A Changed Life (Galatians 1:11-24)

freedom 04Do you believe that people can change? There are times over the years when I have heard people excusing bad or selfish behaviors which can be destructive or even violent. These behaviors damage or destroy healthy relationships, but we excuse them, either in others or in ourselves, by saying that is just who we are. The implication is that we are who we are and nothing can change that.

But it that true? Is it possible for people to change?

In last week’s sermon we began journeying through Paul’s letter to the Galatians. Paul opens his letter by pointing to the gospel as the good news that ‘Jesus gave his life for our sins, just as God our Father planned, in order to rescue us from this evil world in which we live’ (v4). Paul wanted his readers, including us, to trust that the gospel of Jesus sets people free. Adding any conditions or expectations to the gospel changes it and it stops being good news . For the gospel to set us free it needs to be grace that is given freely with no strings attached and no hidden conditions.

In the second half of the first chapter, Paul goes on to illustrate the change that happens in people’s lives when we find freedom in the good news of Jesus. The gospel changes people’s lives. To show how this happens, Paul uses his own life as an example. He writes,
You know what I was like when I followed the Jewish religion — how I violently persecuted God’s church. I did my best to destroy it. I was far ahead of my fellow Jews in my zeal for the traditions of my ancestors. (vv 13,14 NLT)

As Saul, he was so passionate about following the law God gave through Moses that he arrested, persecuted, and even killed people who were living out the freedom the encountered through faith in Jesus. But then something happened to change Saul’s life. He met the crucified and risen Jesus on the road to Damascus. We can read his story in Acts 9. After spending 3 years re-learning what it meant to be faithful to God through the person of Jesus, Paul went to consult with the Christian leaders, and then began to proclaim the good news of Jesus. The new Paul dedicated himself to communicate the gospel of freedom in Christ to others. The result of this new life he was living, Paul says, was that people praised God because of him (v24).

The promise we can hear in Paul’s story is that the good news of Jesus changes lives. Meeting Jesus changed Paul from being someone who was ‘uttering threats with every breath and was eager to kill the Lord’s followers’ (Acts 9:1) to someone who dedicated his life to preach forgiveness, peace, hope and love through the gospel of Jesus. If God can change Paul’s life so dramatically through the gospel, do we believe he can also change us?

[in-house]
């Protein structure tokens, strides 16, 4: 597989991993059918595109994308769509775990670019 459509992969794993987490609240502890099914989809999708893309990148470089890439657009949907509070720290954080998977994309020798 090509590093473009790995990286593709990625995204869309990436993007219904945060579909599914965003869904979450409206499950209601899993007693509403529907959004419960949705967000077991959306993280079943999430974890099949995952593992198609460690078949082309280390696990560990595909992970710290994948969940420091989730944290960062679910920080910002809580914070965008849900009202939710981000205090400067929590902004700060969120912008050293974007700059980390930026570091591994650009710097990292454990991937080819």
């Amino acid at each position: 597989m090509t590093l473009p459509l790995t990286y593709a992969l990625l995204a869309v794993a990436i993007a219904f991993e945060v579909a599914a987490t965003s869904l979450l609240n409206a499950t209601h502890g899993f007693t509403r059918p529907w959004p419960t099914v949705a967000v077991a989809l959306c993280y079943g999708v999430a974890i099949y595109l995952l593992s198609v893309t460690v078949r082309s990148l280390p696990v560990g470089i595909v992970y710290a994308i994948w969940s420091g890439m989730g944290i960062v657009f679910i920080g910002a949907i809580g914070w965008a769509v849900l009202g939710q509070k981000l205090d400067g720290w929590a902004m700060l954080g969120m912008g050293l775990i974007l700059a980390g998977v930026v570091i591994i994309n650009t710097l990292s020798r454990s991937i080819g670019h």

Over the years I have seen the changes God can work in people’s lives through the gospel by the power of his Spirit. I have seen people who have been trapped in guilt, darkness and self-hatred find freedom through the gospel of Jesus. The good news of God’s grace in Jesus was able to give them a sense of healing, wholeness, value and hope in their lives. The story of Paul and people I have known tell me that God works through the good news of Jesus by the power of his Spirit to liberate people so they can find healing, hope, joy and love in their lives. If he can do this for Paul, if he can do this for others I have met, he can do the same for you.

The result is that, like those who witnessed the change in Paul, when people see the changes in us that the gospel of freedom brings, then they will praise God because of us. As our lives reflect the goodness of God, and as the fruit of God’s Holy Spirit is made real in our relationships with others, then people will thank God for the way God is continuing to work in and through us. As we live in his freedom to love and serve the people around us in faith, then, as Jesus teaches in the Sermon on the Mount, we will be able to ‘let (our) good deeds shine out for all to see, so that everyone will praise (our) heavenly Father’ (Matthew 5:16 NLT).

I need to say at this point, though, that this is not about looking at others and expecting them to change. That places people under the law of expectations and will not bring about the change that comes through the freedom of the gospel. Instead, we might need to begin by looking at our own lives, and thanking God for the changes he has worked or is working in us. Or, if you are anything like me, we might see the things in us that we need God to change by the power of the Holy Spirit through the gospel of Jesus. Growth is gradual. We are all works in progress. The key is not to try harder, but to go back to the gospel Paul talked about at the start of this letter and living in the freedom that it brings.

Timothy Keller writes in his commentary, ‘Grace is the free, unmerited favor of God, working powerfully on the mind and heart to change lives. There is no clearer example than Paul that salvation is by grace alone’ (Galatians for You, p28). Is it possible for people to change? Paul’s story says yes, by the grace of God. The stories of people I have known through the years and my own story say yes, by the grace of God. Can your life change, or the lives of the people you love? When we encounter true freedom in the good news of Jesus, crucified and risen for us, I believe they can.

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